44

Endocrinology, diabetes, and metabolism

41

Critical care medicine

31

Nephrology

27

Gastroenterology

26

Pulmonary disease

24

Hematology

17

Rheumatology

5

Allergy and immunology

4

Geriatric medicine

4

Zoom Image
Fig. 1 Flow diagram of selecting studies for a scoping review.

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Purposes, AI Algorithms, Explainability of AI, and Target Users of CDSS

We used [Table 3] to categorize CDSS into four groups based on the primary purpose of CDSS functions[14]: prediction, diagnosis, treatment optimization, and clinical workflow optimization. The two most common purposes of CDSS were prediction (107, 48.4%) and diagnosis (104, 47.1%). In cardiovascular disease and medical oncology, CDSS was used for the prediction of 57.5 and 58.8%, respectively. Conversely, CDSS in neurocritical care focused on diagnosis more than others (56, 62.2%).

Table 3

Characteristics of the reviewed literature

Total

(n = 218)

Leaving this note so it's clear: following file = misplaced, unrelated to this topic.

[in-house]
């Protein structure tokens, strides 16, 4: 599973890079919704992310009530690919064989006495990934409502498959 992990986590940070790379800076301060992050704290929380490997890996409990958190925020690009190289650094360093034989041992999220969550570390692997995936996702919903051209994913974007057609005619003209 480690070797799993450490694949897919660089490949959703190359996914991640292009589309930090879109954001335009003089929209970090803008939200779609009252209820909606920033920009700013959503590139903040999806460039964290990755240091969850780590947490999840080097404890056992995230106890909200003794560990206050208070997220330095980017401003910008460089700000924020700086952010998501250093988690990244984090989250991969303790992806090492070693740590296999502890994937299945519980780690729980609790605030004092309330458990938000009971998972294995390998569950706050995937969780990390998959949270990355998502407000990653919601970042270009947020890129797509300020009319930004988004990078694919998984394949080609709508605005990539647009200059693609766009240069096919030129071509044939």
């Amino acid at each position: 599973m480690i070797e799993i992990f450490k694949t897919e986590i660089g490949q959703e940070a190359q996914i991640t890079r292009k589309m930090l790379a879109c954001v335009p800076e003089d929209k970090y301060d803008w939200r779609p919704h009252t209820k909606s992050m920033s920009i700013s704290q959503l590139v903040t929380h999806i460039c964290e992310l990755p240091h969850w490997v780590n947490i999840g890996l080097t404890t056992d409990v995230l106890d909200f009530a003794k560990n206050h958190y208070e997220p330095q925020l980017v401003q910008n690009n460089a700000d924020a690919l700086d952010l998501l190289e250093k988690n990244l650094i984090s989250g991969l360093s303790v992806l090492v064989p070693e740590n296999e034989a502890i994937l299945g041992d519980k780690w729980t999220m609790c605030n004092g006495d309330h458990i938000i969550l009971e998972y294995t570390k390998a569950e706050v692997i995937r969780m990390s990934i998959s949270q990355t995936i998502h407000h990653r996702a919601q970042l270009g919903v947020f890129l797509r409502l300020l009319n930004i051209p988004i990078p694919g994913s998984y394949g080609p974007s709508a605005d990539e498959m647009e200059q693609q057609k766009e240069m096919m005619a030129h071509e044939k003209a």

Neurocritical care

(n = 89)

Cardiovascular disease

(n = 79)

Medical oncology

(n = 50)

n

%

n

%

n

%

N

%

Purposes (n = 221)

 Prediction

107

48.4%

31

34.4%

46

57.5%

30

58.8%

 Diagnosis

104

47.1%

56

62.2%

30

37.5%

18

35.3%

 Treatment optimization

7

3.2%

3

3.3%

1

1.3%

3

5.9%

 Clinical workflow optimization

3

1.4%

0

0.0%

3

3.8%

0

0.0%

Algorithms (n = 239)

 SVM

50

20.9%

23

23.5%

16

19.0%

11

19.3%

 NN

35

14.6%

10

10.2%

13

15.5%

12

21.1%

 RF

25

10.5%

11

11.2%

11

13.1%

3

5.3%

 DL

22

9.2%

12

12.2%

1

1.2%

9

15.8%

 DT

21

8.8%

10

10.2%

8

9.5%

3

5.3%

 Others

17

7.1%

7

7.1%

9

10.7%

1

1.8%

 Classifiers

10

4.2%

3

3.1%

6

7.1%

1

1.8%

 RBR/CBR/guideline-based